As I look back, I am surprised to realize just how indelible a mark Mom has left in the person I am today; my temperament, my tenacity, and my disposition are the carbon copy of the very same traits in her. Having lived an exemplary life, Mom showed me how to be kind, loving and forgiving. But foremost and above these, she taught me how to be courageous in the face of adversity, which turned out there would be many. Little did I know that her wisdom would yet again prove itself when, unbeknownst to me, she prepared me for what she knew would be the most difficult test I will ever face without her ---her own demise.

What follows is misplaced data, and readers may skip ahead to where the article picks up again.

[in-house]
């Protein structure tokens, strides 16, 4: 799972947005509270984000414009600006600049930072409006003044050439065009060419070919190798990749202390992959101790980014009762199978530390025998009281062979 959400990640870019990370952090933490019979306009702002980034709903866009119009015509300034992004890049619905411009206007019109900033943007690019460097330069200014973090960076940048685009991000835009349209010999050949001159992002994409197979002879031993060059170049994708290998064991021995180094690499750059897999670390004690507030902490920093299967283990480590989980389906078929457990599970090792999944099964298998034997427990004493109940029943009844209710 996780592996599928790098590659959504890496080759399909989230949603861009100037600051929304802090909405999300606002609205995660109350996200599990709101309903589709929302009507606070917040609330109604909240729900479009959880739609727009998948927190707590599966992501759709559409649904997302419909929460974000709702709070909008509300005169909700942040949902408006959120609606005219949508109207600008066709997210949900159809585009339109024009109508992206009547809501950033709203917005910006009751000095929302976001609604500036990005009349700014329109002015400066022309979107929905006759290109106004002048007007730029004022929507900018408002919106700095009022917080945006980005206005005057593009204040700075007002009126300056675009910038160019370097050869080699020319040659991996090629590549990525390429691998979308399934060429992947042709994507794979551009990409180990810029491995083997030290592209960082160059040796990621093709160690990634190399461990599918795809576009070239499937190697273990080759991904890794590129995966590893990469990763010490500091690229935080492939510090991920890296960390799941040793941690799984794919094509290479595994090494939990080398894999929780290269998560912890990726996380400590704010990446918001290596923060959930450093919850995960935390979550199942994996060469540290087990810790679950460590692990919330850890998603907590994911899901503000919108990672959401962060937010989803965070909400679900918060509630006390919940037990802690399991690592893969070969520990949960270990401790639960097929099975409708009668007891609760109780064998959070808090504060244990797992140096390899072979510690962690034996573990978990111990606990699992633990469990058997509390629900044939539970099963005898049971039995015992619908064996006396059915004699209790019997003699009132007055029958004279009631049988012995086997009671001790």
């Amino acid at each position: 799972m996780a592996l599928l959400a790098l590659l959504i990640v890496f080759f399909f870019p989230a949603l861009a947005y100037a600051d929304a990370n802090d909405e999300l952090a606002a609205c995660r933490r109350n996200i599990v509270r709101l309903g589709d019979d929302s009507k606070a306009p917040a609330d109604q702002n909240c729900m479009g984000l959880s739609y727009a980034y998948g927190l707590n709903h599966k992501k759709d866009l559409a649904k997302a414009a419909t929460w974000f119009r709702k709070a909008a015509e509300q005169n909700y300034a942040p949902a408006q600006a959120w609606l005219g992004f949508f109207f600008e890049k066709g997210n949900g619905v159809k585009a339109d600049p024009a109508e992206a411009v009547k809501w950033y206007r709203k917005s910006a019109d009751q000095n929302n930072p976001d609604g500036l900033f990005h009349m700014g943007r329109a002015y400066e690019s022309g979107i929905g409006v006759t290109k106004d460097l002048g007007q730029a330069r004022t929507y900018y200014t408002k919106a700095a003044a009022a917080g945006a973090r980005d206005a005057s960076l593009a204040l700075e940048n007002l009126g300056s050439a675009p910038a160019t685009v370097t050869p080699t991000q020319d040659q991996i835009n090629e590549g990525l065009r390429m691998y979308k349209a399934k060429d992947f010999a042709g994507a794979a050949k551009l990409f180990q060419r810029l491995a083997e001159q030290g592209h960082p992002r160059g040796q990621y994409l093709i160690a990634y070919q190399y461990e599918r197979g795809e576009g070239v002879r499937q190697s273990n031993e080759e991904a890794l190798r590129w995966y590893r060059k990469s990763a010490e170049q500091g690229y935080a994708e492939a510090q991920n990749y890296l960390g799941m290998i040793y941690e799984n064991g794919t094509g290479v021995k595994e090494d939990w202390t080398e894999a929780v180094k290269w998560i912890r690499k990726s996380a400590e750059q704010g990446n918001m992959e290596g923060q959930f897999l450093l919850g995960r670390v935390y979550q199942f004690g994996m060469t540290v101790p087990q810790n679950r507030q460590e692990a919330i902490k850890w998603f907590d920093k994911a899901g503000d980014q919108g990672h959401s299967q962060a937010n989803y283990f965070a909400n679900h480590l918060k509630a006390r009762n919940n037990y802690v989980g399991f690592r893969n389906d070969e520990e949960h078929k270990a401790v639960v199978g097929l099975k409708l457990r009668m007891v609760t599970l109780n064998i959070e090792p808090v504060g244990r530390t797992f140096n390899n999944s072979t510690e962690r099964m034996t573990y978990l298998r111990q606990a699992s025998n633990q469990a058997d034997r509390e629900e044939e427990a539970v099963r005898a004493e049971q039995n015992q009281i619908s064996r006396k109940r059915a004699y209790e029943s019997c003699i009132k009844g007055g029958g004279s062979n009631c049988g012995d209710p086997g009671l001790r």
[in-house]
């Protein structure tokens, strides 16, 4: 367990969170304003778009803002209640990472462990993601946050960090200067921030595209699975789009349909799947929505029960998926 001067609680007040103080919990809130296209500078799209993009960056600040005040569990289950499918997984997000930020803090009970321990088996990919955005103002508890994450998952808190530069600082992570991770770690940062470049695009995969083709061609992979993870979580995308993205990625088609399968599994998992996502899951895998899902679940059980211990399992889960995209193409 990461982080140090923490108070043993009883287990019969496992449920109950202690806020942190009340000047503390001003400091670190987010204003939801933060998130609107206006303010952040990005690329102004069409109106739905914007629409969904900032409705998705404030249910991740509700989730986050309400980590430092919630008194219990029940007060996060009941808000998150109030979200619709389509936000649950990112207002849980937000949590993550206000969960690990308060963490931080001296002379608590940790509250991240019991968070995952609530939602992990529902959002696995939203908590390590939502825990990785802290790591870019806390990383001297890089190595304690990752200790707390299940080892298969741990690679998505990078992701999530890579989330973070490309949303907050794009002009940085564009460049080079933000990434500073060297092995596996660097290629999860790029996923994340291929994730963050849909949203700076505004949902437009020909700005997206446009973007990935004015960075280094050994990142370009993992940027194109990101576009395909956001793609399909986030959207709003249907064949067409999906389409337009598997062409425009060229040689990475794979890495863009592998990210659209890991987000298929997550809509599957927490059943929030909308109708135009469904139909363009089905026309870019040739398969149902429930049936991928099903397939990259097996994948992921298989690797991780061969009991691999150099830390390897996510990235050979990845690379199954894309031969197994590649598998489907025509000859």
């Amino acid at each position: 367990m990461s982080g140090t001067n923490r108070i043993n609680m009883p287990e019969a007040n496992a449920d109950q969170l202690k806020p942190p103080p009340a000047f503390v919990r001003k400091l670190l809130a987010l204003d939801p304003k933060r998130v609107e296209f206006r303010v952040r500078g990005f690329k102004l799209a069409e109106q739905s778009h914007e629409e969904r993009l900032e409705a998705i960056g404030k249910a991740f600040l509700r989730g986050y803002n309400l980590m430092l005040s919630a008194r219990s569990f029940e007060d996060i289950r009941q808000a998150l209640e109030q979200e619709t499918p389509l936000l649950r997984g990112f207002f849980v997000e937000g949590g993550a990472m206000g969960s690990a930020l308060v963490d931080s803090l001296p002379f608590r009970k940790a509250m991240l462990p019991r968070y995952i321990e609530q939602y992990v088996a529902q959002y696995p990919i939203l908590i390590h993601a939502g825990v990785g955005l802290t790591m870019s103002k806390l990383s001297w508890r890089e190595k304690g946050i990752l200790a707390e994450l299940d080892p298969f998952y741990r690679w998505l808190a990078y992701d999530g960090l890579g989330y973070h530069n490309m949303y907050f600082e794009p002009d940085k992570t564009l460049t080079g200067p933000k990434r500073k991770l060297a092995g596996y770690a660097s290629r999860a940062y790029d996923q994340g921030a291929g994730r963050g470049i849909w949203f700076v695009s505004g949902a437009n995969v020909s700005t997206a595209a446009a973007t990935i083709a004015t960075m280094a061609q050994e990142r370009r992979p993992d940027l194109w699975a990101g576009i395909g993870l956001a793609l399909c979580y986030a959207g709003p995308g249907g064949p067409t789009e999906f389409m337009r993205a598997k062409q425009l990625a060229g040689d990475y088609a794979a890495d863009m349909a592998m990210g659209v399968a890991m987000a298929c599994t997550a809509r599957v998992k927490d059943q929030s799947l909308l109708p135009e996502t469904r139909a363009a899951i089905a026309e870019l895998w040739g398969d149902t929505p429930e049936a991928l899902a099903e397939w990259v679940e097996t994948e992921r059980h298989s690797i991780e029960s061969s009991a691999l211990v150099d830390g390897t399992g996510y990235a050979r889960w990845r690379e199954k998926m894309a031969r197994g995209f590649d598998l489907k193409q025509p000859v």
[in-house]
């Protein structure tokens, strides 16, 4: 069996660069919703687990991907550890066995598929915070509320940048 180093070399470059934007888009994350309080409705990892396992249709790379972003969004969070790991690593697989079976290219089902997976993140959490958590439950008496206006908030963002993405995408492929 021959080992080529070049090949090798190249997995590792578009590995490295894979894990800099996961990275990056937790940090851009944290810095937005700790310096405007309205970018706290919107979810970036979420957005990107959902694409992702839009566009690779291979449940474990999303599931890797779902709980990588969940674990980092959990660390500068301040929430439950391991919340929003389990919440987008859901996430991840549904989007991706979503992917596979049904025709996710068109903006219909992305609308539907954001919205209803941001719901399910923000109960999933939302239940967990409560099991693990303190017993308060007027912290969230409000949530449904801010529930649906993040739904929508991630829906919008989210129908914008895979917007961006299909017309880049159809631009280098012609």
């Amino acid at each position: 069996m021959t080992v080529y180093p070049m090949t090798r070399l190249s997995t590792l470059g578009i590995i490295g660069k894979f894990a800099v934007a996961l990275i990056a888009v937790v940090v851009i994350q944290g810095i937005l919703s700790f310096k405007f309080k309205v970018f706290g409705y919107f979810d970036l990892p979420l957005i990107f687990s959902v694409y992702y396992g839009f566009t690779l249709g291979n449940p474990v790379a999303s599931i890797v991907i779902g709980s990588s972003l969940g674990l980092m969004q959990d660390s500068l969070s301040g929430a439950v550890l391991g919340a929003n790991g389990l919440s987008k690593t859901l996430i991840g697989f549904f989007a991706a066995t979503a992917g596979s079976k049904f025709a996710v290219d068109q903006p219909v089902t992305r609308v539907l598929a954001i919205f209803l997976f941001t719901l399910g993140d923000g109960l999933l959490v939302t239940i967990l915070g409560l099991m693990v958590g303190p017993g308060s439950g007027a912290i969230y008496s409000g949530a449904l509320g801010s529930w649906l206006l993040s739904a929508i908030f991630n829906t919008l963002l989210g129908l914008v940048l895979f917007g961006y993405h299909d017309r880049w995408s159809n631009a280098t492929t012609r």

In the early days of her confinement she began telling me to gather her things, to make the necessary provisions, and how she would like to be cared for in her final days. I paid no attention to what she was saying because I could not conceive of what she was proposing; that this time her confinement would be her last, that there was no coming home from this one. Defiant, I told myself that none of that could be true. I could not even bring myself to give credence to this "crazy talk". But as her health continued to quickly deteriorate it dawned on me that the future might have made itself known to her, and wisdom prompted her to prepare her children in whatever little time she had left. That is when panic overcame me because I realized I failed to make use of her foresight and I had wasted precious time in denial instead of using it to serve her last wishes. Suddenly, the sight of my Mom in pain sent me into hysteria. Thoughts of her gasping for her last breath overcame me. Fears paralyzed my mind. Where to turn now for strength when my source of strength is the one quickly fading away from me? Just then, as if knowing I was in dire need of her strength one last time, Mom came to my rescue and showed me how to face the inevitable.